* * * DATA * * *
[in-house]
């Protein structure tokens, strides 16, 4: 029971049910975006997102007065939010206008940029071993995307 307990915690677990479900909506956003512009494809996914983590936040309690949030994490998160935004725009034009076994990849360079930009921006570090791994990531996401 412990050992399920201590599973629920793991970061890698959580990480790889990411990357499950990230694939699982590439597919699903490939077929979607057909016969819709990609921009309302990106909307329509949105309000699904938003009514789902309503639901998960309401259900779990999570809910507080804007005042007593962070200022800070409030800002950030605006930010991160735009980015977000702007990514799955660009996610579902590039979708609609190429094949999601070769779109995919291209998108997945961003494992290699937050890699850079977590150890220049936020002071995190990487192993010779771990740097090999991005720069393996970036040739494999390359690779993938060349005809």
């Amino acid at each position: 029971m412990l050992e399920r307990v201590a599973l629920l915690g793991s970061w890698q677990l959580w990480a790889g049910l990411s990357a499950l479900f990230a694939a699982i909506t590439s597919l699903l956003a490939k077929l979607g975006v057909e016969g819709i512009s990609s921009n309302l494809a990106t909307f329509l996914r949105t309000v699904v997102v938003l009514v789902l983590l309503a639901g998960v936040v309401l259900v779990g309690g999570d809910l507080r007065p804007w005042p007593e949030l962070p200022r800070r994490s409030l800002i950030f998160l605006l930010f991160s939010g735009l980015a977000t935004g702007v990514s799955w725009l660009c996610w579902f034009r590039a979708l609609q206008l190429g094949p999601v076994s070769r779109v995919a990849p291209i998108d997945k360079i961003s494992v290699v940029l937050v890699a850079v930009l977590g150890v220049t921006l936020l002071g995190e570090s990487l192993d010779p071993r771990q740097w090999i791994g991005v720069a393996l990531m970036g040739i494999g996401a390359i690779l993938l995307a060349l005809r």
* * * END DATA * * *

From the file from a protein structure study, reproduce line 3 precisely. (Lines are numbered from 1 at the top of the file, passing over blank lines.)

């Amino acid at each position: 029971m412990l050992e399920r307990v201590a599973l629920l915690g793991s970061w890698q677990l959580w990480a790889g049910l990411s990357a499950l479900f990230a694939a699982i909506t590439s597919l699903l956003a490939k077929l979607g975006v057909e016969g819709i512009s990609s921009n309302l494809a990106t909307f329509l996914r949105t309000v699904v997102v938003l009514v789902l983590l309503a639901g998960v936040v309401l259900v779990g309690g999570d809910l507080r007065p804007w005042p007593e949030l962070p200022r800070r994490s409030l800002i950030f998160l605006l930010f991160s939010g735009l980015a977000t935004g702007v990514s799955w725009l660009c996610w579902f034009r590039a979708l609609q206008l190429g094949p999601v076994s070769r779109v995919a990849p291209i998108d997945k360079i961003s494992v290699v940029l937050v890699a850079v930009l977590g150890v220049t921006l936020l002071g995190e570090s990487l192993d010779p071993r771990q740097w090999i791994g991005v720069a393996l990531m970036g040739i494999g996401a390359i690779l993938l995307a060349l005809r």